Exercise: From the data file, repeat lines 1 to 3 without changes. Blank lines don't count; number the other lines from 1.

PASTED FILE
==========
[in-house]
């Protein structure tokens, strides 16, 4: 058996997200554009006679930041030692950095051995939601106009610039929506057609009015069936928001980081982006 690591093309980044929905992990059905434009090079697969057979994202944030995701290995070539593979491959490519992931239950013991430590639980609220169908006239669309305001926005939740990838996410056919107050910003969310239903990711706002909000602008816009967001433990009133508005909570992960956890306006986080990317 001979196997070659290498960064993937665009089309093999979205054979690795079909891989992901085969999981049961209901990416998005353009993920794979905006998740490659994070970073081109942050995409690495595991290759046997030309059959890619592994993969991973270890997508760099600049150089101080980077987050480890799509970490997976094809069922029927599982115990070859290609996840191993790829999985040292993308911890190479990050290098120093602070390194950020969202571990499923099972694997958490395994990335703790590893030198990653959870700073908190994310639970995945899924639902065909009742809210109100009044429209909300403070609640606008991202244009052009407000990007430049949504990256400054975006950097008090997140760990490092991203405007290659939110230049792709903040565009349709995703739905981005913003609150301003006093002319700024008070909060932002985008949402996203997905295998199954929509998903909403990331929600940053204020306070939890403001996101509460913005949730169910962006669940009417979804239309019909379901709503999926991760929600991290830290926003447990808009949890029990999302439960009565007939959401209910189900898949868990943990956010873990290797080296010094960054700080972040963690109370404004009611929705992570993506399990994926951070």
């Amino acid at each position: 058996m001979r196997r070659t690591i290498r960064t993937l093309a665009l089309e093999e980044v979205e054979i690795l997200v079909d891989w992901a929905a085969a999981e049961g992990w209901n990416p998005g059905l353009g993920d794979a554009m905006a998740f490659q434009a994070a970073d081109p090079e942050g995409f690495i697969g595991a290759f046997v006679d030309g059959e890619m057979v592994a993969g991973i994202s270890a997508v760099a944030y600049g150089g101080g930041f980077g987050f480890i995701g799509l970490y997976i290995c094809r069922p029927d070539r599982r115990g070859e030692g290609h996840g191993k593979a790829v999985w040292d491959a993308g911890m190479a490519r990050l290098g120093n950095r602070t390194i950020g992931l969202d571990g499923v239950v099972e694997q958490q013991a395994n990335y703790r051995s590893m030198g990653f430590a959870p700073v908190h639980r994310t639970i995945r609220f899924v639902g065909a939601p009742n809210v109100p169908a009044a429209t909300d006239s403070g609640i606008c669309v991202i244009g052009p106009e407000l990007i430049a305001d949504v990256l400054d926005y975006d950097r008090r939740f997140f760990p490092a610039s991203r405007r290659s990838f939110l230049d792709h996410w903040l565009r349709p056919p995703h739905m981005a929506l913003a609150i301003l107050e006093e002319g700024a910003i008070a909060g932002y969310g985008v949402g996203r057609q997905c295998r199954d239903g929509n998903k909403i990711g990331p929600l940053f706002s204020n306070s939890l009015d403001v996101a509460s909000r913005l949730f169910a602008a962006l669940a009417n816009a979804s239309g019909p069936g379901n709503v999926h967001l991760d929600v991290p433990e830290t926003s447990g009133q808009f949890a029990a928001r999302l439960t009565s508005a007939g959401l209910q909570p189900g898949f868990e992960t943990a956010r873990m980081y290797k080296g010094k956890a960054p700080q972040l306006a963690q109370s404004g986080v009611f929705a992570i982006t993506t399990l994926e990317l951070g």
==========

[in-house]
């Protein structure tokens, strides 16, 4: 058996997200554009006679930041030692950095051995939601106009610039929506057609009015069936928001980081982006 690591093309980044929905992990059905434009090079697969057979994202944030995701290995070539593979491959490519992931239950013991430590639980609220169908006239669309305001926005939740990838996410056919107050910003969310239903990711706002909000602008816009967001433990009133508005909570992960956890306006986080990317 001979196997070659290498960064993937665009089309093999979205054979690795079909891989992901085969999981049961209901990416998005353009993920794979905006998740490659994070970073081109942050995409690495595991290759046997030309059959890619592994993969991973270890997508760099600049150089101080980077987050480890799509970490997976094809069922029927599982115990070859290609996840191993790829999985040292993308911890190479990050290098120093602070390194950020969202571990499923099972694997958490395994990335703790590893030198990653959870700073908190994310639970995945899924639902065909009742809210109100009044429209909300403070609640606008991202244009052009407000990007430049949504990256400054975006950097008090997140760990490092991203405007290659939110230049792709903040565009349709995703739905981005913003609150301003006093002319700024008070909060932002985008949402996203997905295998199954929509998903909403990331929600940053204020306070939890403001996101509460913005949730169910962006669940009417979804239309019909379901709503999926991760929600991290830290926003447990808009949890029990999302439960009565007939959401209910189900898949868990943990956010873990290797080296010094960054700080972040963690109370404004009611929705992570993506399990994926951070």
């Amino acid at each position: 058996m001979r196997r070659t690591i290498r960064t993937l093309a665009l089309e093999e980044v979205e054979i690795l997200v079909d891989w992901a929905a085969a999981e049961g992990w209901n990416p998005g059905l353009g993920d794979a554009m905006a998740f490659q434009a994070a970073d081109p090079e942050g995409f690495i697969g595991a290759f046997v006679d030309g059959e890619m057979v592994a993969g991973i994202s270890a997508v760099a944030y600049g150089g101080g930041f980077g987050f480890i995701g799509l970490y997976i290995c094809r069922p029927d070539r599982r115990g070859e030692g290609h996840g191993k593979a790829v999985w040292d491959a993308g911890m190479a490519r990050l290098g120093n950095r602070t390194i950020g992931l969202d571990g499923v239950v099972e694997q958490q013991a395994n990335y703790r051995s590893m030198g990653f430590a959870p700073v908190h639980r994310t639970i995945r609220f899924v639902g065909a939601p009742n809210v109100p169908a009044a429209t909300d006239s403070g609640i606008c669309v991202i244009g052009p106009e407000l990007i430049a305001d949504v990256l400054d926005y975006d950097r008090r939740f997140f760990p490092a610039s991203r405007r290659s990838f939110l230049d792709h996410w903040l565009r349709p056919p995703h739905m981005a929506l913003a609150i301003l107050e006093e002319g700024a910003i008070a909060g932002y969310g985008v949402g996203r057609q997905c295998r199954d239903g929509n998903k909403i990711g990331p929600l940053f706002s204020n306070s939890l009015d403001v996101a509460s909000r913005l949730f169910a602008a962006l669940a009417n816009a979804s239309g019909p069936g379901n709503v999926h967001l991760d929600v991290p433990e830290t926003s447990g009133q808009f949890a029990a928001r999302l439960t009565s508005a007939g959401l209910q909570p189900g898949f868990e992960t943990a956010r873990m980081y290797k080296g010094k956890a960054p700080q972040l306006a963690q109370s404004g986080v009611f929705a992570i982006t993506t399990l994926e990317l951070g």